Brett Hillier is set to run up the hill from Discovery Bay towards to Discovery Bay golf course 51 times as he accumulates the equivalent elevation of Everest, 8,848m. The feat, known as “Everesting”, will take around 24 hours and will consist of 1.74km laps. Hillier can have help coming downhill, so will ride bikes or catch lifts with supporters in golf buggies.

But the challenge itself is not the only motivation. Hillier, 31, originally from Australia, is raising money for the State Emergency Fund of South Australia in the wake of the devastating bush fires. Hillier’s Australian-based friend David Turnbull will Everest a hill in Australia, then hand the virtual baton over to Hillier to start his run in Hong Kong on Saturday afternoon.

“Doing something greater than yourself, it becomes more important. The idea of quitting is further away when the challenge is bigger than yourself. I could go and do this Everesting any time, and it would be a great physical achievement, but it wouldn't have the same impact,” Hillier said.

Hillier, a tennis coach in Discovery Bay, said it was sad to watch places he has visited burn.

“It was crazy. And I felt helpless, and to know the government could have done things to prevent it, it was sad, but it was very frustrating. What could we do? But when David mentioned this I thought we’ll get to do our bit,” he said.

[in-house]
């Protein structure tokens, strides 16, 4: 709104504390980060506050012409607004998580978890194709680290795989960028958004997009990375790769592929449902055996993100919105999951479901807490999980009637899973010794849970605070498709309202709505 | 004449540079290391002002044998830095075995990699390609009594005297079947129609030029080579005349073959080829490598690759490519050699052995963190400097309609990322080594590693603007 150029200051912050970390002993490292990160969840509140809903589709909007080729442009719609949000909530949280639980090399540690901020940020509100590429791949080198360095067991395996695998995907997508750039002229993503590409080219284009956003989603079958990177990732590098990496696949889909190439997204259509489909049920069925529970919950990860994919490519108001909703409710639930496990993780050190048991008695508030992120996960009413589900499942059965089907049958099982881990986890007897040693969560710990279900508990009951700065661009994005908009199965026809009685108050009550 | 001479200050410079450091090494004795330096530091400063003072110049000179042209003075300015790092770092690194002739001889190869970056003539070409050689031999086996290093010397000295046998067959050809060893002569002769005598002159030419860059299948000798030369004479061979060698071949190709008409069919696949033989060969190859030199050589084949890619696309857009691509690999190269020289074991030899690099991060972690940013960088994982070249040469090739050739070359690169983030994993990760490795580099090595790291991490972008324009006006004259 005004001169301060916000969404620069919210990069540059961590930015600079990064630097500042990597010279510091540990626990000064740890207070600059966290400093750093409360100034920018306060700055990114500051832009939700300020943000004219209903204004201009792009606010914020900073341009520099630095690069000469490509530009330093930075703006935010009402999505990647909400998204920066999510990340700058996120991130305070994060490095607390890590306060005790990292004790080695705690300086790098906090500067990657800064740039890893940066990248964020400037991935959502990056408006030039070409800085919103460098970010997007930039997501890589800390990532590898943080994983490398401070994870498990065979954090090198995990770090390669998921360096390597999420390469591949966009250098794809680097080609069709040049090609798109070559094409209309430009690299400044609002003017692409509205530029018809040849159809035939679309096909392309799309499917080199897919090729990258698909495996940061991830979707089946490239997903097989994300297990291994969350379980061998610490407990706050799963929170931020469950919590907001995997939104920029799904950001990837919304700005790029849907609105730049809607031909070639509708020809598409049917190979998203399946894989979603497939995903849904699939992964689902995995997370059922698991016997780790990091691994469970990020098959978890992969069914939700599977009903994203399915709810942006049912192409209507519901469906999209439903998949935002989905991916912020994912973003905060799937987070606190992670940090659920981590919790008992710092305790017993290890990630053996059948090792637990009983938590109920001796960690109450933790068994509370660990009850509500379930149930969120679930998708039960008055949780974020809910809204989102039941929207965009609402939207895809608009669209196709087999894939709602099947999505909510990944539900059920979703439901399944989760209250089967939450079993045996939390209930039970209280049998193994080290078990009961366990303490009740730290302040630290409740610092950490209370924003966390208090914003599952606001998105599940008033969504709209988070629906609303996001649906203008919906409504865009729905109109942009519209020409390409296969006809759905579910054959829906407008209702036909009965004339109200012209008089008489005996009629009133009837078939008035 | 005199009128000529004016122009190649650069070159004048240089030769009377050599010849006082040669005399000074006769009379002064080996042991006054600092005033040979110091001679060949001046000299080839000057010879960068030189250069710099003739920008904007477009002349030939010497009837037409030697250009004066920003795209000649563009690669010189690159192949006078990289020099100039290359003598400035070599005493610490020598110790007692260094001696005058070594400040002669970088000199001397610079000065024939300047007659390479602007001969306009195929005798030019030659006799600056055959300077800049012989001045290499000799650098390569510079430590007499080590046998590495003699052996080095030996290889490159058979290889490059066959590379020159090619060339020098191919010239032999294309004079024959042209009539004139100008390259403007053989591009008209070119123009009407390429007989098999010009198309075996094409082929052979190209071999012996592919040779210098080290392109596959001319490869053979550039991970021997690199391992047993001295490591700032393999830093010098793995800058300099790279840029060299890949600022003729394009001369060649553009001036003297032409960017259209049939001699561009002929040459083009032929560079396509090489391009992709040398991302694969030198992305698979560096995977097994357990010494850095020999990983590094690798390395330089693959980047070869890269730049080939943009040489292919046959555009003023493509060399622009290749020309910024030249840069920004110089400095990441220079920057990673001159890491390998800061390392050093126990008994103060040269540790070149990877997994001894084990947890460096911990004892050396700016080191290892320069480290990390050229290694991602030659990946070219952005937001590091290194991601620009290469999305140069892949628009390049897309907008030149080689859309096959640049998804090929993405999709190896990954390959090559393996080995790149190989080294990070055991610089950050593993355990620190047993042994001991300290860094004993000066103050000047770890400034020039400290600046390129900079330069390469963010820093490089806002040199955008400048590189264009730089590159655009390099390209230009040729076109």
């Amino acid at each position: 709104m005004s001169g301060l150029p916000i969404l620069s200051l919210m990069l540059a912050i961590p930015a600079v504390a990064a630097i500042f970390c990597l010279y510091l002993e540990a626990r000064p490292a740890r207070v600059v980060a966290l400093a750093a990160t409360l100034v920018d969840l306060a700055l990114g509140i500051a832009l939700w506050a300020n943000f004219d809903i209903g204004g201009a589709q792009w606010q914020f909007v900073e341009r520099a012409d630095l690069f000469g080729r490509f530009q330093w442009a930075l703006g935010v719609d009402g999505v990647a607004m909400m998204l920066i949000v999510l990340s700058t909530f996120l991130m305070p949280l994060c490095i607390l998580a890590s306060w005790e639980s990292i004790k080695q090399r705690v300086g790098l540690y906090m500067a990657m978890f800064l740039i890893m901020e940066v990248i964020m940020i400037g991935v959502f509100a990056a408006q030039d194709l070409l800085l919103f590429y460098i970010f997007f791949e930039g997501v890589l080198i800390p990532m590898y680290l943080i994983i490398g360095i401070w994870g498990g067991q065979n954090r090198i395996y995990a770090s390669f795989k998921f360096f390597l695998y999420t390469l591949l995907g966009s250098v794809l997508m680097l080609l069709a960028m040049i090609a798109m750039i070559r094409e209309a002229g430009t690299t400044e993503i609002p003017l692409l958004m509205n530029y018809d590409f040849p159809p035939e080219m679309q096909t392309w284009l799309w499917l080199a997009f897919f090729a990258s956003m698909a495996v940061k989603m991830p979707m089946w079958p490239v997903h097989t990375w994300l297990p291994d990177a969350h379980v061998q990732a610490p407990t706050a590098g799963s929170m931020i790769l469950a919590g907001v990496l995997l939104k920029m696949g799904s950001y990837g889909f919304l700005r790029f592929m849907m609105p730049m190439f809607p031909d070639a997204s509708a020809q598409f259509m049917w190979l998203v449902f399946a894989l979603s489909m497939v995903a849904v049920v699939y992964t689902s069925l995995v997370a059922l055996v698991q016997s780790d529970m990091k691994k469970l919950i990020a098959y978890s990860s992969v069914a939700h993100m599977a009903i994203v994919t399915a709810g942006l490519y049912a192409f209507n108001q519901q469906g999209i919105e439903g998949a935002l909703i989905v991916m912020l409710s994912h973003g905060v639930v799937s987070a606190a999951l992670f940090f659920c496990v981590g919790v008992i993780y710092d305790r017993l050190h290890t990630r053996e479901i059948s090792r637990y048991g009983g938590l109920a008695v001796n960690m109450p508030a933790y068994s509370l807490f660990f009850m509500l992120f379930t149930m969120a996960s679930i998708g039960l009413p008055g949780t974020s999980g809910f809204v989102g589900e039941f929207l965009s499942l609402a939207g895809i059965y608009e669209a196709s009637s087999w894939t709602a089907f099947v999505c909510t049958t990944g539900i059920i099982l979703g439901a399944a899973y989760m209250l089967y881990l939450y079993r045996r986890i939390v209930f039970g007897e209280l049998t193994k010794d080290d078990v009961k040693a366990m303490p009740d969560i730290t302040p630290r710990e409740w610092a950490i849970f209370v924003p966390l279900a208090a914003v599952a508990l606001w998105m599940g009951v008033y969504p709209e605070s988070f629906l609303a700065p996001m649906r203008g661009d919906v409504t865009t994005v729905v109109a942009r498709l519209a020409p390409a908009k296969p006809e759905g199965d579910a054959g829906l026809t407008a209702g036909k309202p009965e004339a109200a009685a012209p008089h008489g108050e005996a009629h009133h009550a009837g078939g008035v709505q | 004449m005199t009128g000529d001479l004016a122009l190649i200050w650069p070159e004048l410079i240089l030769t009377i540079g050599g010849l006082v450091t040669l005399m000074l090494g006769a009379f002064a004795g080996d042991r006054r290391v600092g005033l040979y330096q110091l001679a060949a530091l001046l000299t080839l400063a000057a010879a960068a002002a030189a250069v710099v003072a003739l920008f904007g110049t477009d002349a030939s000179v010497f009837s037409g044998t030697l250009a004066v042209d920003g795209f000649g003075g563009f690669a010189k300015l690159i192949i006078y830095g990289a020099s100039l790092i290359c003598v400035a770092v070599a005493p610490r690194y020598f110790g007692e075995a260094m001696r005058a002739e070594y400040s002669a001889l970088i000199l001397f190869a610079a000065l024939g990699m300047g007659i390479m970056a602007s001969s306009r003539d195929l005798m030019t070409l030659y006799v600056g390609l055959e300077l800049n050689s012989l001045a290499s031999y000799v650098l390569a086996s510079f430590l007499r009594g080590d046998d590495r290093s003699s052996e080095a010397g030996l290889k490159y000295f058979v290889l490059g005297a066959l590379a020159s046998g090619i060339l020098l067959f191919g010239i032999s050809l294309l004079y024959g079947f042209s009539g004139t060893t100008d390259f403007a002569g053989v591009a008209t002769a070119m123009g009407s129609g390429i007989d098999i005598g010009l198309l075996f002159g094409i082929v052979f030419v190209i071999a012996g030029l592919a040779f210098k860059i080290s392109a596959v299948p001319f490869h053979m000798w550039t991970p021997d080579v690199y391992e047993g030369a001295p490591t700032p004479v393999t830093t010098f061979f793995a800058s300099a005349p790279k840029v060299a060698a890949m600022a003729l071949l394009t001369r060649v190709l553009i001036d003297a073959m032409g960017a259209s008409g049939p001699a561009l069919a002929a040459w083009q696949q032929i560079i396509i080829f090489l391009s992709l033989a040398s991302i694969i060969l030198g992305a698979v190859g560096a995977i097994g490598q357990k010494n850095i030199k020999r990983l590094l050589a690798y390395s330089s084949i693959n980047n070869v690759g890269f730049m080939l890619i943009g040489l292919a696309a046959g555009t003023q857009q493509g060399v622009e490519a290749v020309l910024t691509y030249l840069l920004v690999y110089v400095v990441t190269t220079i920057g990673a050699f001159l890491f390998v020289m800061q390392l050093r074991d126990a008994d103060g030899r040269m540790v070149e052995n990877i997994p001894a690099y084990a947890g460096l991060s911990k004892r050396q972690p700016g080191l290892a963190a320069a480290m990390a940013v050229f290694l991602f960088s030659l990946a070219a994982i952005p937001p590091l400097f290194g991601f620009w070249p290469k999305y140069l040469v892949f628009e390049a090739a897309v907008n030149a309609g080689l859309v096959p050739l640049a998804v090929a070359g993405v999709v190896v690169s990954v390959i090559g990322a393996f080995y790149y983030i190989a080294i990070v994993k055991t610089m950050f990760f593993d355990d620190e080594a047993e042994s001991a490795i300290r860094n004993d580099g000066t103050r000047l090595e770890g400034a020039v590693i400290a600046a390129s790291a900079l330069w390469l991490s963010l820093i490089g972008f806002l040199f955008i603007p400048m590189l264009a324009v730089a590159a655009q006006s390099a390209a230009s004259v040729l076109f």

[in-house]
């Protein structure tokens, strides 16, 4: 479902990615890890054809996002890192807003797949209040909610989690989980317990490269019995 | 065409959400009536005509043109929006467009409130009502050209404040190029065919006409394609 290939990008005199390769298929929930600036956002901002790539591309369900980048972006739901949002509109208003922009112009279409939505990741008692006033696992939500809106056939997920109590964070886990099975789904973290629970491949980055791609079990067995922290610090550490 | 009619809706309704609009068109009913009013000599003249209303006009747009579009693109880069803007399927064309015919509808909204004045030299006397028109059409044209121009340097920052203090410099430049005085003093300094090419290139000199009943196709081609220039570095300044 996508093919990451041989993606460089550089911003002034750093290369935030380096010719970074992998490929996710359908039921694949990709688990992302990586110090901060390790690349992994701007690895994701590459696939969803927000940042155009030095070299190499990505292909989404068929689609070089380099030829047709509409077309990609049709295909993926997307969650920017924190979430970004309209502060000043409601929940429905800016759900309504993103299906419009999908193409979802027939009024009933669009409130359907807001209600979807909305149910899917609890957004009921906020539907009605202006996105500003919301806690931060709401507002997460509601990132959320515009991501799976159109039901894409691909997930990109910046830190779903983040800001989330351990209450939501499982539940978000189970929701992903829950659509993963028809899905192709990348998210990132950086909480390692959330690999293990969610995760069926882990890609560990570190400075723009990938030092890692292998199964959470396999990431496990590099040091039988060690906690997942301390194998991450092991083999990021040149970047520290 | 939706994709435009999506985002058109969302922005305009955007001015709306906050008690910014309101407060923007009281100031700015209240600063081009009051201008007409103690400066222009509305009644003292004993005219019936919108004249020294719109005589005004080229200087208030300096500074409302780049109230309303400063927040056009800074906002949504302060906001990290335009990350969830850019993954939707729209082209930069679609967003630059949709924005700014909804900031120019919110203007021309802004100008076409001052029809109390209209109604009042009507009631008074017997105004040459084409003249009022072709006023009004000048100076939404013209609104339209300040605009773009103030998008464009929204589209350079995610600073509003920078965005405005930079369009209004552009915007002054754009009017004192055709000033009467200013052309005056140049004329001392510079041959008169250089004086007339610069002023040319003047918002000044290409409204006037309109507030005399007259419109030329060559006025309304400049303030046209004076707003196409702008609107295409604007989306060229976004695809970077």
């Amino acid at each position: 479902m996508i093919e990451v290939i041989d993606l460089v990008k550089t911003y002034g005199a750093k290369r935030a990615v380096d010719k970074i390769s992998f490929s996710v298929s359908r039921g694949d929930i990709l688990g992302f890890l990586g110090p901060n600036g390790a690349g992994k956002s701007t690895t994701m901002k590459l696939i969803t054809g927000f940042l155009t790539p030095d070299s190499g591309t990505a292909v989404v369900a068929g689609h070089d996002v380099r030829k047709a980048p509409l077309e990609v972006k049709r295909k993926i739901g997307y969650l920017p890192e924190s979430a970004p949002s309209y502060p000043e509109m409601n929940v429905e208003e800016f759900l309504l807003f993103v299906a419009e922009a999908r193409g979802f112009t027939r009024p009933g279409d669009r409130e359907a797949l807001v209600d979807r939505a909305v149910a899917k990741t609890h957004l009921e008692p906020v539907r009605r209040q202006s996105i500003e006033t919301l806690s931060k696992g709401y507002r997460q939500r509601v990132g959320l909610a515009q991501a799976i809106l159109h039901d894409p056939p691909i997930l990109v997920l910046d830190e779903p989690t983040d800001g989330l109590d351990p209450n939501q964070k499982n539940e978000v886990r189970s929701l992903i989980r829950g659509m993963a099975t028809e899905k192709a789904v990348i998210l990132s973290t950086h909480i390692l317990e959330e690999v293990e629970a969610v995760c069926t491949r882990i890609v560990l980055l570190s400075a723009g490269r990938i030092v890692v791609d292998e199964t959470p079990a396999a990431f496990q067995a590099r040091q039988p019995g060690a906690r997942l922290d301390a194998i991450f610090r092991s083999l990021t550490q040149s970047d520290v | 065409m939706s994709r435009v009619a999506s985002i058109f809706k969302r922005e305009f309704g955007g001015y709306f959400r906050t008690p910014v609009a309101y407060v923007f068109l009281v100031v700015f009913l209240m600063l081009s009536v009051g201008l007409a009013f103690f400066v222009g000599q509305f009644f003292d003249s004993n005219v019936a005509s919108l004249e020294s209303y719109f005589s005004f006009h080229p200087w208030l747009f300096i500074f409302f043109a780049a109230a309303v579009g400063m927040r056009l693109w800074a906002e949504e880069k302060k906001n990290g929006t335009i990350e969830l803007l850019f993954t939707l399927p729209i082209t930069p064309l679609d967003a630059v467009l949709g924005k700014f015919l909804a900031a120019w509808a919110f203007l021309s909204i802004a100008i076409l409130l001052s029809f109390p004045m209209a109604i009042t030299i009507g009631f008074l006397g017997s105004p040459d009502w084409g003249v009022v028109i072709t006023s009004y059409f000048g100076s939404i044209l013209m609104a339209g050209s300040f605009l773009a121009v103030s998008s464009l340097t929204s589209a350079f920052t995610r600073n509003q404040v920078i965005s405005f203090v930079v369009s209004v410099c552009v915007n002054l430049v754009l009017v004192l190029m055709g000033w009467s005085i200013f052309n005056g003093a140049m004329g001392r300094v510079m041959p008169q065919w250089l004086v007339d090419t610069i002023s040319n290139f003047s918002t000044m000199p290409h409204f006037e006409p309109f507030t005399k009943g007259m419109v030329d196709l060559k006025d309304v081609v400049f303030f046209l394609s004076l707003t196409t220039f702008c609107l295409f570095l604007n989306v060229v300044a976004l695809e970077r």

Hillier ran from Perth to Melbourne in 2015, which is where he met Turnbull. The latter gave up his time to drive Hillier’s girlfriend to the airport having seen a Facebook post about the challenge.

Hillier has been spending a lot of time in the mountains training for the Everesting but not spent much time on the route. He thinks physically one of the hardest things will be the strain on his ankles. The constant flex will pull on his Achilles and inevitably cause pain.

But mentally, the monotony is likely to take a toll too.

“I try not to think,” he said. “I don't think about the end. I focus on a spot I can see, a lamp post, a tree or a peak, then the next one. I turn off my brain. I don't listen to music, I can just go into a another world.

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“But I found that at six hours, things really begin to hurt. Then six to eight hours is a real battle. Then from eight onwards your body just accepts what you're doing. But I haven't run longer than 12 hours, so that will be a test, an unknown,” Hillier added.

He hopes to raise A$8,848 (HK$44,296), to match the metres run. To break up to the boredom and to encourage donations, he will be having an auction while he runs, betting those following online money that he can complete certain laps in a certain time. But once it is over, this the last unofficial challenge he will do for a while.

“I’m now trying to set proper goals, rather than just events like this, but marathons, multi-day races, long distances and set some good times,” he said. “I have nine or 10 years before I slow down. I was an elite tennis player, maybe I can tip it over into the running world. The running world is really nice, you can spend a few hours in the mountains with someone and then go and have a beer. It's a really down to earth community.”

You can donate to Hillier’s charity page here.